The Connecticut Light and Power Company v. the United States, 299 F.2d 259 (Ct. Cl. 1962)Annotate this Case
February 7, 1962
N. Barr Miller, Washington, D. C., for plaintiff. J. Marvin Haynes, Joseph H. Sheppard, Arthur H. Adams and Haynes & Miller, Washington, D. C., on the brief.
Philip R. Miller, Washington, D. C., with whom was Louis F. Oberdorfer, Asst. Atty. Gen., for defendant. James P. Garland and Jerome S. Hertz, Washington, D. C., on the brief.
JONES, Chief Judge.
Plaintiff, The Connecticut Light and Power Company, seeks a refund, in an amount to be determined under Rule 38 (c) of the Rules of this court, 28 U.S.C. A. § 38(c), of alleged overpayments of corporate income tax for the years 1952 and 1953.
The material facts have been stipulated by the parties. Plaintiff is, and has been for many years, a Connecticut public utility company engaged in the manufacture and sale of gas and electricity. It is an accrual method taxpayer and files its Federal tax returns on a calendar year basis.
Prior to 1952, the gas portion of plaintiff's business consisted of both the manufacture and distribution of gas at retail, and the purchase, for purposes of resale to other utilities at wholesale, of gas manufactured by an unrelated company. Plaintiff distributed gas in ten separate areas within the State of Connecticut, and in five of those areas distributed gas manufactured in its own plants while distributing manufactured gas purchased from the unrelated company in the remaining areas. In addition to the five manufacturing plants, plaintiff owned and operated, inter alia, 25 gas storage holders, a high pressure transmission line 59.3 miles in length, and 774 miles of gas distribution mains.
Early in 1950, plaintiff's board of directors authorized its officers to take such steps as they deemed necessary to arrange for the purchase and distribution of natural gas when and if that commodity became available within plaintiff's service area. Shortly thereafter, and at the suggestion of the Connecticut Public Utilities Commission, plaintiff intervened in proceedings held before the Federal Power Commission in connection with the application of two interstate pipeline companies for permission to supply natural gas to the New England area. These proceedings ultimately resulted in the granting of permission to both companies to supply natural gas to certain parts of plaintiff's service area. Plaintiff advised the Power Commission that it would be willing to enter into long-term contracts with either, or both, of these companies for the purchase of natural gas since the use of this commodity would result in certain benefits of a substantial nature to it.1 Plaintiff also indicated to the Power Commission that it would supply straight 1000 B.t.u. natural gas in part of its service area, 660 B.t.u. mixed natural and manufactured gas in other parts of its area, and 528 B.t.u. mixed gas in the remainder of its area.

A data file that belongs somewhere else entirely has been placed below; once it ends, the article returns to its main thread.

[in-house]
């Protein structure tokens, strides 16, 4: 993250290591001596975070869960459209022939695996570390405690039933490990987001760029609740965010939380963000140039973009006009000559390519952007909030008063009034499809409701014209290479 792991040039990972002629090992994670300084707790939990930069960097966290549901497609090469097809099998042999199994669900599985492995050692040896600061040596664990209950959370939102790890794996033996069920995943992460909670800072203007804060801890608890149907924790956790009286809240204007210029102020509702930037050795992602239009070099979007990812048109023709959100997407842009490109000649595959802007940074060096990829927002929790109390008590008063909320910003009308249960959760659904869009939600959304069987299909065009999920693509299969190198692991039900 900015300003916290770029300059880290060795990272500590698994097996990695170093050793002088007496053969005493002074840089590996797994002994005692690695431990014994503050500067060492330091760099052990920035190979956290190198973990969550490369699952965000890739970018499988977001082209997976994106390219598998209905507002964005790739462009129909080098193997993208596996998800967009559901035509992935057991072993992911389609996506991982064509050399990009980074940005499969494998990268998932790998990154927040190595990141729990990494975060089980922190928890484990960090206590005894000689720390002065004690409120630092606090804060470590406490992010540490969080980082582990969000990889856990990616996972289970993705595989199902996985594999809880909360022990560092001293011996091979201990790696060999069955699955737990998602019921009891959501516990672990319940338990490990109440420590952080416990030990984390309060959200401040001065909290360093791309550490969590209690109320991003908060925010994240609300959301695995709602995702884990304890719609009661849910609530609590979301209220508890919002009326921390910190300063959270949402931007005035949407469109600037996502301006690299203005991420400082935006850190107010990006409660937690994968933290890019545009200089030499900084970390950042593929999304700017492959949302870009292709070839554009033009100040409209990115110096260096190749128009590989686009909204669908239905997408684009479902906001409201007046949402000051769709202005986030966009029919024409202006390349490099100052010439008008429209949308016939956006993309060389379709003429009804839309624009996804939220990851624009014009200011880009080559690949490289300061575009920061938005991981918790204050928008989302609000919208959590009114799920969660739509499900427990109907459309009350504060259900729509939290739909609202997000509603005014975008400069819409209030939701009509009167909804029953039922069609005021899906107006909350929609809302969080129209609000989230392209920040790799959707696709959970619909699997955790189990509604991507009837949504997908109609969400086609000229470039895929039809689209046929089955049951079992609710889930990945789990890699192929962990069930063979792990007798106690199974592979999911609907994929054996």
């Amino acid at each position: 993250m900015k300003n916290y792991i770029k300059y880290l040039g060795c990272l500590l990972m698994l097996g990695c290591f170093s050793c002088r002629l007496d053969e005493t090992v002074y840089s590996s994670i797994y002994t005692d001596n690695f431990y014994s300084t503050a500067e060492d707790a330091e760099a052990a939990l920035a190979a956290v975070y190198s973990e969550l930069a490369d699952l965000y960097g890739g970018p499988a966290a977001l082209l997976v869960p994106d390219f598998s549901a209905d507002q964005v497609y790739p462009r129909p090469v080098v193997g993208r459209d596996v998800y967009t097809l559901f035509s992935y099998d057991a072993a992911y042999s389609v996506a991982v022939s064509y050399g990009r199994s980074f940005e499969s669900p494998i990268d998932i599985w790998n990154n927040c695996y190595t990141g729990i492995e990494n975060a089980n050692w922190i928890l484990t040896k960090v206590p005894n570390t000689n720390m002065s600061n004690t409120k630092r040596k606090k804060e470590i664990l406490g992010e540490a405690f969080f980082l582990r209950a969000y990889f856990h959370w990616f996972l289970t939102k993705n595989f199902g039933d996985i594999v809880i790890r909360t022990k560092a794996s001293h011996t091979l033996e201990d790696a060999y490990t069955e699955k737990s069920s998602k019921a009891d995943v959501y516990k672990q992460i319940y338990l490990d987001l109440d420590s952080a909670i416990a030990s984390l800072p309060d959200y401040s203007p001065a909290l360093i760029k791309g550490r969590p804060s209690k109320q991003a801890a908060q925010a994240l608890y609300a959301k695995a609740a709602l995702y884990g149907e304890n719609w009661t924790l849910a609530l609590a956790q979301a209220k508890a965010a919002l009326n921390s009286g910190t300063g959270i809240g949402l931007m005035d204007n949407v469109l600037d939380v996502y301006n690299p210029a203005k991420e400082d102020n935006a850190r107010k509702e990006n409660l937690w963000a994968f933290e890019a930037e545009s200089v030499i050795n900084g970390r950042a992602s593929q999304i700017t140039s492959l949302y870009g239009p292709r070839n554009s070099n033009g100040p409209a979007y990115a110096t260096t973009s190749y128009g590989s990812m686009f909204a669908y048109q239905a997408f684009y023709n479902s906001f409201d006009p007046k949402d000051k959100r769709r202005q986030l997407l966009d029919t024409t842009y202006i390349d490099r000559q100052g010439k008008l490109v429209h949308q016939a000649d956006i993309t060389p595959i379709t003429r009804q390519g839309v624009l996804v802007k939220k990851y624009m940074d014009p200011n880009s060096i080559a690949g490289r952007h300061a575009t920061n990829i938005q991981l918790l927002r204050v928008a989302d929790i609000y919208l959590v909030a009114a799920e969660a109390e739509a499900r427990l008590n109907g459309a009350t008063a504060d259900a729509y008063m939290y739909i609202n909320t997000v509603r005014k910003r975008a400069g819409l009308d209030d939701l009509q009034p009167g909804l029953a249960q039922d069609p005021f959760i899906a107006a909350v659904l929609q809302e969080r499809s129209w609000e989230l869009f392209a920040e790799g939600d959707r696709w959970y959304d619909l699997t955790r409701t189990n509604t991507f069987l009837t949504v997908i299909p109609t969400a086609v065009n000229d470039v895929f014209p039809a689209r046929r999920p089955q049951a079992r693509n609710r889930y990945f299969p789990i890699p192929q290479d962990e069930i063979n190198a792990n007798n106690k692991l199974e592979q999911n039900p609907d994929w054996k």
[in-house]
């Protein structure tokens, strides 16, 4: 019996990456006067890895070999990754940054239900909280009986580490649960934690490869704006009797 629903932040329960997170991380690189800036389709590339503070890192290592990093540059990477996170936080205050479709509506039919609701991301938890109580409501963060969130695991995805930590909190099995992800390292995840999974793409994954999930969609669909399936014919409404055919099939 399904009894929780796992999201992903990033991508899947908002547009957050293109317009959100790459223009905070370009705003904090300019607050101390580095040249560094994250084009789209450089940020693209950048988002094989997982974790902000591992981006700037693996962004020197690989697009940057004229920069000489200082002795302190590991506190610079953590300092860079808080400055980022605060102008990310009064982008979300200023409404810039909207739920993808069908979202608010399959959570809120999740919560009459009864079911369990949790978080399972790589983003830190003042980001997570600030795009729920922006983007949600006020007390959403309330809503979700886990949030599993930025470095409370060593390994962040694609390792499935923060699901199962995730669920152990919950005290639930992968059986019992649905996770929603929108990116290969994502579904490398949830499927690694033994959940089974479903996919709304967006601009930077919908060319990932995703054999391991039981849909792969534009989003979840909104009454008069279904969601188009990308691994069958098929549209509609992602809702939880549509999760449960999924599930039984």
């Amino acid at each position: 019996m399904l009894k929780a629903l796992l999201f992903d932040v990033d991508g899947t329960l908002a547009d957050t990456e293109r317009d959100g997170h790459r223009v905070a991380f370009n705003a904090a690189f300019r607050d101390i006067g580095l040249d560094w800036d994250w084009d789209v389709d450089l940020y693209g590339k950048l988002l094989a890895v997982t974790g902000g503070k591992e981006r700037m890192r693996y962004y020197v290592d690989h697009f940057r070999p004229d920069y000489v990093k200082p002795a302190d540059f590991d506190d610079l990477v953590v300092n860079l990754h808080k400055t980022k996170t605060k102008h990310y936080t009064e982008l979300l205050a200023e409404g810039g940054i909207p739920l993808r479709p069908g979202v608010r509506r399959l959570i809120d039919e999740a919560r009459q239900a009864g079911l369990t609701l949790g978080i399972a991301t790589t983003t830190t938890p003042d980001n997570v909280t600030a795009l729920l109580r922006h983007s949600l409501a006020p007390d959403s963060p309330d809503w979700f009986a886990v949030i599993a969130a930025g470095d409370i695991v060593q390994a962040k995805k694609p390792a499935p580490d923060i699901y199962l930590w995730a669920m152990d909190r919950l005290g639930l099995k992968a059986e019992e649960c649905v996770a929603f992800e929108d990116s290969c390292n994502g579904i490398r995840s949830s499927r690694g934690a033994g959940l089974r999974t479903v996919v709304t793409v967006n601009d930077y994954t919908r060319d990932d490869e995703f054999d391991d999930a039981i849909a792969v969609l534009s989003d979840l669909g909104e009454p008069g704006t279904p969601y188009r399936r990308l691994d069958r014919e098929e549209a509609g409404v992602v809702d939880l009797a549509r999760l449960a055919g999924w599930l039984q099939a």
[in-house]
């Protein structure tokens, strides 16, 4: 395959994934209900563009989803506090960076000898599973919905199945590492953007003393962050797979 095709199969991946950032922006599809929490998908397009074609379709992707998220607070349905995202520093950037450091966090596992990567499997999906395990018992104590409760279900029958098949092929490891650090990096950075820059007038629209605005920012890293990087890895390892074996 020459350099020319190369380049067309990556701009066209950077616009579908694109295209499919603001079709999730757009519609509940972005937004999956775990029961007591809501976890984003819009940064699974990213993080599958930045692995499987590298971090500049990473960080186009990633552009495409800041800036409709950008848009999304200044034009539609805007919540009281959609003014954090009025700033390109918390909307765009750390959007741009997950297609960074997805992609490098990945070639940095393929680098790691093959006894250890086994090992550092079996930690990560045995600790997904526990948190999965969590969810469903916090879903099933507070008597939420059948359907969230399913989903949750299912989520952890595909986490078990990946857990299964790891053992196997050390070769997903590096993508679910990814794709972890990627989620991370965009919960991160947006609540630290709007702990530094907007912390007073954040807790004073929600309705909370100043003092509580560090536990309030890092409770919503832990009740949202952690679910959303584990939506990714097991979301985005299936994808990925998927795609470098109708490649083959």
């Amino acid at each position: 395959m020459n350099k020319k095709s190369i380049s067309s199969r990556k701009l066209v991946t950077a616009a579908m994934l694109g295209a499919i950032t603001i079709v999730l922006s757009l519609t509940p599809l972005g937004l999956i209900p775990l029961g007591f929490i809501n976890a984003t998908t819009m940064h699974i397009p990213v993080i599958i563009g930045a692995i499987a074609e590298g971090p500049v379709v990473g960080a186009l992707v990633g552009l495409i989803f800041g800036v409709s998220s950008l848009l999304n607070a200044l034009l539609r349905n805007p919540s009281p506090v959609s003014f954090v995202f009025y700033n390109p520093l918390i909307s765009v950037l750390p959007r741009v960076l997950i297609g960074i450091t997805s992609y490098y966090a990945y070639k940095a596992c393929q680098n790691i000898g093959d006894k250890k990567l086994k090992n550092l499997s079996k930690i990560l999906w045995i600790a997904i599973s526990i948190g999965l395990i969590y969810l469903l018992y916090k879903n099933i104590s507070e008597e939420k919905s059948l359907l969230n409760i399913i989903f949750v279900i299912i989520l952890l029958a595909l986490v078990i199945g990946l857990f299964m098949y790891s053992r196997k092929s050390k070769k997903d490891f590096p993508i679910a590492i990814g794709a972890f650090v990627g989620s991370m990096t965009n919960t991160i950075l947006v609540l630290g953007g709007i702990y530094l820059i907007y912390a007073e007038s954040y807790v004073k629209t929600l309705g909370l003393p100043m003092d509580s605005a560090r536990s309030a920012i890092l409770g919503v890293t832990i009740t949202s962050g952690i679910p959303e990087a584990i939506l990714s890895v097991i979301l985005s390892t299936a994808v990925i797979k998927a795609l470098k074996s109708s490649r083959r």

Plaintiff entered into long-term contracts for the purchase of natural gas with the two interstate pipeline companies during 1952 and 1953. As a result, plaintiff and its subsidiary (to which all gas transmission facilities were transferred on January 2, 19522 ) converted their business from that of supplying straight manufactured gas to that of supplying straight natural gas in some areas and a mixture of natural and manufactured gas in others.
All heat-generating commodities, including gas, are rated with reference to a unit of measurement known as British thermal unit (B.t.u.). In general, one B.t.u. is that quantity of heat required to raise the temperature of one pound of water one degree Fahrenheit. Prior to 1952, the manufactured gas distributed by plaintiff had a B.t.u. rating of 528. Straight natural gas, on the other hand, has a B.t.u. rating of 1000, and mixed natural and manufactured gas may be so produced as to have within reasonable limits any desired B.t.u. rating equal to or less than straight natural gas.